3.  Outside of angry tweets, Trump’s main interest appears to be implementing the Tea Party-dominated Republican Party agenda.  Almost all of the people Trump has named for his cabinet are Tea Party Republicans. One after another of his prospective Cabinet members indicated in their hearings they don’t agree with those instances in which he appeared to deviate from Republican orthodoxy.  This is why the Republican Party loves him.  They know that someone seriously looking to shake up the system would have put in place a team of like-minded individuals. 

None of Trump’s more egregious nominees would be sailing through their respective Committees, and soon the Senate, if it weren’t for the votes of the media-savvy pseudo-maverick and pseudo-moderate Republican Senators who somehow manage to always fall in line with the most conservative elements in the party when it matters.  This is the real story, and they should be the real targets of Democratic actions.

4.  Democrats and the media need to refute the outright lies and disinformation, and put pressure on Republicans to do so too, but not get distracted by tweets.  Why it’s necessary to keep correcting these lies is clear by a quick glance at how FoxNews.com and Breitbart treated the question of the size of inauguration audience. Both reported the Trump and Spicer rants almost as a press release straight from the White House.

Interestingly, Breitbart, although it derisively characterized the criticisms of Trump and Spicer’s lies as “a media meltdown on social media,” at least quoted several of them, whereas Foxnews.com ignored the criticisms altogether.

As a parenthesis, I’m not convinced that the “fake news” epidemic is substantially different from the yellow journalism of the past, when newspapers explicitly affiliated with specific parties or with right-wing publishers such as William Randolph Hearst invented their own versions of events.  People have always chosen which radio or TV shows to listen to, or which papers to read, and these are usually those that reinforce their own sense of reality.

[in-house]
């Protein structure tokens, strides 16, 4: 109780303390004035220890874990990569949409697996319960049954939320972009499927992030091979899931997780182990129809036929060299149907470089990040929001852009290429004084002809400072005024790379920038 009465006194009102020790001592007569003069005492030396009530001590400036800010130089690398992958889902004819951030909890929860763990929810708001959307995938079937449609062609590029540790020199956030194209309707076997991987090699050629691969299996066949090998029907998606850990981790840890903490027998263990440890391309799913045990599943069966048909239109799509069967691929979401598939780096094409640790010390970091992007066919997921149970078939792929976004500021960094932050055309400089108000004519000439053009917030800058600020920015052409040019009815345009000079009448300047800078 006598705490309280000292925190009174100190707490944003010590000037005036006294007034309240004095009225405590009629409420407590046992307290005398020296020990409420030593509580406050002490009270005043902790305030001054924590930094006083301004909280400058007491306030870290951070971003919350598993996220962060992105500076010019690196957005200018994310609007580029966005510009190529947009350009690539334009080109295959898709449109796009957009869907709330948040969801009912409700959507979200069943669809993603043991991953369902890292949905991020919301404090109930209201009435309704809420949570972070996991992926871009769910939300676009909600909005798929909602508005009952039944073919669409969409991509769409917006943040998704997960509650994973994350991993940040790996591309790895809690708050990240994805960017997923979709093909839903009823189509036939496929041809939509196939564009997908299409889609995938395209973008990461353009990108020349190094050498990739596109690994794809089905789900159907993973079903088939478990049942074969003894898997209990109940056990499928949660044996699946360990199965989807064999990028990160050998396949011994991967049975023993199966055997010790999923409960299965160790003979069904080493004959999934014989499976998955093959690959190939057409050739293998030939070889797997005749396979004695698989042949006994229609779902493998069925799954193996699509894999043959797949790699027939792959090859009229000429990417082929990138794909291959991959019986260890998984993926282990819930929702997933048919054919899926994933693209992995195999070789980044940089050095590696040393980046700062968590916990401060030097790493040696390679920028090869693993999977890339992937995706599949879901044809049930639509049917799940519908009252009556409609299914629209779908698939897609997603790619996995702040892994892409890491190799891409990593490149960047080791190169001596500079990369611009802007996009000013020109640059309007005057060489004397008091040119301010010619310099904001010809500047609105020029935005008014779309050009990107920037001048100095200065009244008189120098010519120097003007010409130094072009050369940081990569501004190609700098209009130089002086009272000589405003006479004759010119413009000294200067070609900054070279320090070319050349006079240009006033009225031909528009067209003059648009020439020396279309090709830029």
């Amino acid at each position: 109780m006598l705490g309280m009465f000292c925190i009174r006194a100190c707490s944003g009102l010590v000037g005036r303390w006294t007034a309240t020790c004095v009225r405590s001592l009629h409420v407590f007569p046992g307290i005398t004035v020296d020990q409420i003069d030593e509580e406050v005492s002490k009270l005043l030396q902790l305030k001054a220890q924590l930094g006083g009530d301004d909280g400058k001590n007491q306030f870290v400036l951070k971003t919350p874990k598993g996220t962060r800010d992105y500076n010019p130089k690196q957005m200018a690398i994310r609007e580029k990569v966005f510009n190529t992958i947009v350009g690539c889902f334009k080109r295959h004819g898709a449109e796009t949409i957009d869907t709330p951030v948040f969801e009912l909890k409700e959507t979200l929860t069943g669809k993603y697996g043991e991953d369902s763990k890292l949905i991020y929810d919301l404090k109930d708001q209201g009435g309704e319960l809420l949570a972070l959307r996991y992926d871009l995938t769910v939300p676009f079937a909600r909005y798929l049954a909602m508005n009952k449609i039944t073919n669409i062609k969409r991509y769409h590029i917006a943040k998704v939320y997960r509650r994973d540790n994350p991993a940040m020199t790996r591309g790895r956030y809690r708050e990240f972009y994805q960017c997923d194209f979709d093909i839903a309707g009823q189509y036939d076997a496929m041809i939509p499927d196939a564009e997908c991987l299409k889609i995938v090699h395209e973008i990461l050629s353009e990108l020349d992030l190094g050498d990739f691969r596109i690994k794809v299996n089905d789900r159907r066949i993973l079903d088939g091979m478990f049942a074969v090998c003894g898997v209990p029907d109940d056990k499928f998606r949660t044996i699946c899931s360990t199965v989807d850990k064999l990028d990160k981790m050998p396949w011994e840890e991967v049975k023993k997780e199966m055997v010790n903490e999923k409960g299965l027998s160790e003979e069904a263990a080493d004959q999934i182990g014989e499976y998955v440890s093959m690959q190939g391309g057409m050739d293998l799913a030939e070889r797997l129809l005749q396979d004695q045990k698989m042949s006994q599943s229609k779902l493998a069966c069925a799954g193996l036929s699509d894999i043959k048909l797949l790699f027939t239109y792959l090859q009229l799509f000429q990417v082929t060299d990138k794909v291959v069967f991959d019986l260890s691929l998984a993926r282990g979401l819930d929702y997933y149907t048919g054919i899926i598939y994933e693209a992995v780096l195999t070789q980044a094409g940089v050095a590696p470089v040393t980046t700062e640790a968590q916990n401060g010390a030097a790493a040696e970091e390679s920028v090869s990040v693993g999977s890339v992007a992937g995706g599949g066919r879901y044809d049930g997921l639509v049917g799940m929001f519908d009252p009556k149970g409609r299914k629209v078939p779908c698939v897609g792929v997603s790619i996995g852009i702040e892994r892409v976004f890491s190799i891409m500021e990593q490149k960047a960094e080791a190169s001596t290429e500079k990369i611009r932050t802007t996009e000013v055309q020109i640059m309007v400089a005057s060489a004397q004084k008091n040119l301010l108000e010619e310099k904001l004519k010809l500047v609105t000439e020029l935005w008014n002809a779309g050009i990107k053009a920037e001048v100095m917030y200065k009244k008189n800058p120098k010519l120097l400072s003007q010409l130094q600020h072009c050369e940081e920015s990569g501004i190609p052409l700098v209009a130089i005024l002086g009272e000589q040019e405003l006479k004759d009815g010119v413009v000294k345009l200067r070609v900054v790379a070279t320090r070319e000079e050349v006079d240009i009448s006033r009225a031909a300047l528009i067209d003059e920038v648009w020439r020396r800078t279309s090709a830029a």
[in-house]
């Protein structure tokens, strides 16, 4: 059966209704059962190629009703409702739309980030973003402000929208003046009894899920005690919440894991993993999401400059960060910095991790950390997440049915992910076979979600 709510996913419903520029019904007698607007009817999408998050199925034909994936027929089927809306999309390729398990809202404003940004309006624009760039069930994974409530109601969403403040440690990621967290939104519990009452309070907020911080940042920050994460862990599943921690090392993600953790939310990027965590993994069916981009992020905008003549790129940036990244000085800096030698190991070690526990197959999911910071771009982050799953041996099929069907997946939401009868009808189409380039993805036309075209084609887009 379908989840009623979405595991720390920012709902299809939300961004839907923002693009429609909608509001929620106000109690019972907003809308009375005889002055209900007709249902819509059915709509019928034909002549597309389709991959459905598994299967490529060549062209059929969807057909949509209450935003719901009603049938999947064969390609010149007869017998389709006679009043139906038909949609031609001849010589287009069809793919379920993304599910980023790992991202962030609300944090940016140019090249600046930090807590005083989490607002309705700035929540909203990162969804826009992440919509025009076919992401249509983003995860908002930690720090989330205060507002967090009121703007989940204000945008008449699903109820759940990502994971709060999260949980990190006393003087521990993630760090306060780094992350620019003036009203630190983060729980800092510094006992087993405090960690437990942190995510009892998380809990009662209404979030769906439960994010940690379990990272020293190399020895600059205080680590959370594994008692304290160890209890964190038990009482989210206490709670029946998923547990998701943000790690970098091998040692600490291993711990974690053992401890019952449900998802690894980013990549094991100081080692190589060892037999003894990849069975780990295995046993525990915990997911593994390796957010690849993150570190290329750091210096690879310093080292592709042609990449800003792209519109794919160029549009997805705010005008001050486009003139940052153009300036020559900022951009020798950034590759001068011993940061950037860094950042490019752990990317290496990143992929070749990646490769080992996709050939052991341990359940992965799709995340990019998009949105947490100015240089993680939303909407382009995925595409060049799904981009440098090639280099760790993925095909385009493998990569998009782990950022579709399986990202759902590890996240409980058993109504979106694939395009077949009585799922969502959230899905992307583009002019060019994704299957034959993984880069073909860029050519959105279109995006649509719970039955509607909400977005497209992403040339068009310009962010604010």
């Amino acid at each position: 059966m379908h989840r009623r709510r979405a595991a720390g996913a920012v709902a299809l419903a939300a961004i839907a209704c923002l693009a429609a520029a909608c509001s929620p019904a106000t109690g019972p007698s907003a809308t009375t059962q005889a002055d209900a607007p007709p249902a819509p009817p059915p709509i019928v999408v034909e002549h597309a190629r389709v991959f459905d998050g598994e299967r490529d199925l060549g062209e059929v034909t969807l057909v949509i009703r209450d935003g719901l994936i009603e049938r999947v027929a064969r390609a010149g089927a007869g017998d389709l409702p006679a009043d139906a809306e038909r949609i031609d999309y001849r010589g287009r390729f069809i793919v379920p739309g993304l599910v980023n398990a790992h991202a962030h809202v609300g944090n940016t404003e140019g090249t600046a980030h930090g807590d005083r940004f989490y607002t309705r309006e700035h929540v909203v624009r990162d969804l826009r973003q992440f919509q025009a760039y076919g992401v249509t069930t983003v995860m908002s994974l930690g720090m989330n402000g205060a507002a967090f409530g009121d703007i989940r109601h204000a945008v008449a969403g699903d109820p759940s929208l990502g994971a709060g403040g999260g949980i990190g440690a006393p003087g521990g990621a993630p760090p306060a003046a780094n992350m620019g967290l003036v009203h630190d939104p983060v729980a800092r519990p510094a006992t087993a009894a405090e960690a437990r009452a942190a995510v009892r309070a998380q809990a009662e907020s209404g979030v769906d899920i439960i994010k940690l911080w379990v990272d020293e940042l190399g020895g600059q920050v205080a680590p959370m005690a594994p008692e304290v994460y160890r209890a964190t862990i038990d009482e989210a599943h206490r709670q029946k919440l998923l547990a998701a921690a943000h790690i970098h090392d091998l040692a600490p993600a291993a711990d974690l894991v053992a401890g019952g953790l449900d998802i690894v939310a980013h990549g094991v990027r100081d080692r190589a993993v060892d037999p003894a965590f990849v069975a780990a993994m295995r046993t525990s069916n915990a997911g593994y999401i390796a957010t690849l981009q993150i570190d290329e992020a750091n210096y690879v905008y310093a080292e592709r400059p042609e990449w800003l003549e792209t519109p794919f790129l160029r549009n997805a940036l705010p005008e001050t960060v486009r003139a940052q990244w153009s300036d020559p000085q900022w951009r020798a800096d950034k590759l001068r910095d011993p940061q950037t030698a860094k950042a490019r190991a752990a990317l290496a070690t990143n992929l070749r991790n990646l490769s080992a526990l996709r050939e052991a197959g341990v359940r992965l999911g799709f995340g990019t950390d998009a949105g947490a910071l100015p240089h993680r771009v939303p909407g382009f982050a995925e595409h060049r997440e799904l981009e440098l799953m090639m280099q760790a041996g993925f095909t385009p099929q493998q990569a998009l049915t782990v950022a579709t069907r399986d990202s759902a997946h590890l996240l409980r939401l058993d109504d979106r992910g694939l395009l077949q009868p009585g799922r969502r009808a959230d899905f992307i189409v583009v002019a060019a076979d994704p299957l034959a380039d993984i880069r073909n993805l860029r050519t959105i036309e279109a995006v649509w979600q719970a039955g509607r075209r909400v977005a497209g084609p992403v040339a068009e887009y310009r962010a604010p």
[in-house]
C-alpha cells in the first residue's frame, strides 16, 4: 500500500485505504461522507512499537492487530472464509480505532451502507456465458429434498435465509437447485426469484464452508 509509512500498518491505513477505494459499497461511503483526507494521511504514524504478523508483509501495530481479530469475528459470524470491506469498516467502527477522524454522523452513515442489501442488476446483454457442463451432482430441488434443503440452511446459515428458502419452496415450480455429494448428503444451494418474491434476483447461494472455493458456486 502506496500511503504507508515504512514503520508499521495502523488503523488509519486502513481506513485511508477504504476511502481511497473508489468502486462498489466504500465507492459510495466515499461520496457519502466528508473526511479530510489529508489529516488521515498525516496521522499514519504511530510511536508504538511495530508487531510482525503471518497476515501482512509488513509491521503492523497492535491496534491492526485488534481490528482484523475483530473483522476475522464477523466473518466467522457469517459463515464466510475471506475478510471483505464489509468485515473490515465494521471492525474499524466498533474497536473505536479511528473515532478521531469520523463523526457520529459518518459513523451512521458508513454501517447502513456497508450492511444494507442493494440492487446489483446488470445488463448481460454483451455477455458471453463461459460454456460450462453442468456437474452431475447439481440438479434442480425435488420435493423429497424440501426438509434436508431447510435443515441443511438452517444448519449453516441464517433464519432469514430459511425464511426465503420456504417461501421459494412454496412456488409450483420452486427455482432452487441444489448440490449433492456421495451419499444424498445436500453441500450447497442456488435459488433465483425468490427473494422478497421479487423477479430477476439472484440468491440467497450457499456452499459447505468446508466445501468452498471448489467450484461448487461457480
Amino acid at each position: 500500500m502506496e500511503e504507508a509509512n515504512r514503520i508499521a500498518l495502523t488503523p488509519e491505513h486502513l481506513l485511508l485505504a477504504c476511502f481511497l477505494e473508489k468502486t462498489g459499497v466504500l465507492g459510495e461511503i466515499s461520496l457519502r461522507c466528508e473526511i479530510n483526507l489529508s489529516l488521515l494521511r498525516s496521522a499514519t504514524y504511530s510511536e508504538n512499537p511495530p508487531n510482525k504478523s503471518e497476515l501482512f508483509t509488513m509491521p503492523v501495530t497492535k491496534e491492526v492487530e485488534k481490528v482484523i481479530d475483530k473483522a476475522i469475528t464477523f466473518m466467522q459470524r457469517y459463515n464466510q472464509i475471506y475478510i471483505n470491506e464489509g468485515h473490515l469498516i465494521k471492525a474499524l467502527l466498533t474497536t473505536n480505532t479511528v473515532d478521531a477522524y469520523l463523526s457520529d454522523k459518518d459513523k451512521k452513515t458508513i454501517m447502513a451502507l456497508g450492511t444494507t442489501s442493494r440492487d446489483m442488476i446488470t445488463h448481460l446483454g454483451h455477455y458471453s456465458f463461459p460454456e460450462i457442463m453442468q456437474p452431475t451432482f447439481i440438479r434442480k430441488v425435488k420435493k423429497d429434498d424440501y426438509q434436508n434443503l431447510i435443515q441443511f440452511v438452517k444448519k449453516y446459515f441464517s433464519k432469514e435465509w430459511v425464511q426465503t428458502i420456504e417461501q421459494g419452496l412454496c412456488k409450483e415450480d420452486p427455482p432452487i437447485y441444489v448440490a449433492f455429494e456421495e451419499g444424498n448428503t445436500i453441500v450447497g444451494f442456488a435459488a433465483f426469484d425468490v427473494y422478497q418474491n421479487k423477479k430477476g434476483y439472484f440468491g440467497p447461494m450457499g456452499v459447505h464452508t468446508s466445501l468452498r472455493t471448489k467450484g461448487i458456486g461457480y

In any case, talk is cheap.  With whatever Trump said yesterday, there is a good chance that tomorrow he will say the opposite, and deny that he ever said it in the first place.  Why do more than correct his falsehoods, even in his inaugural address?

More importantly, Democrats often had a hard time getting beyond the Cabinet nominees’ rhetoric to focus on their past actions, or lack thereof. It doesn’t matter how many nominees say they are not racist and support civil rights, or that they believe global warming exists and that man has a role, if their past actions show just the opposite.

In this regard, the media coverage of Secretary of State-designate Rex Tillerson and Exxon’s position on global warming was at times embarrassing. Exxon is not “one of the good guys” because it officially acknowledges that global warming is man-made and supposedly advocates for a politically infeasible carbon tax. 

In reality, it is the likely target of major lawsuits for fraud, because it has continued to spend millions funding “think tanks” denying global warming and hiding its own research, with the net effect of overvaluing the potential value of future oil exploration. Furthermore, in his supposed lack of knowledge of Exxon’s core policies, ex-CEO Tillerson seems to have directly lied about the company’s lobbying efforts against sanctions on Russia.  But none of that matters to the pseudo-mavericks Senators McCain, Graham, and Rubio.

5.  Democrats need to recognize that the rules of the game have changed and to stop being enablers--if not chumps.  Witness the repeated willingness of a significant portion of the Republican Congress to shut down the government or default on its debt over Planned Parenthood or any other relatively minor issue.  Or the successful gambit by Senate Majority Leader McConnell to ignore with impunity the existence of a presidential supreme court nominee. 

It seems likely that the new model for federal (and state-level) Republican behavior is the North Carolina state legislature, where the moment a Democratic governor squeaked by in the recent election the Republican-dominated legislature held special emergency sessions to strip him of powers.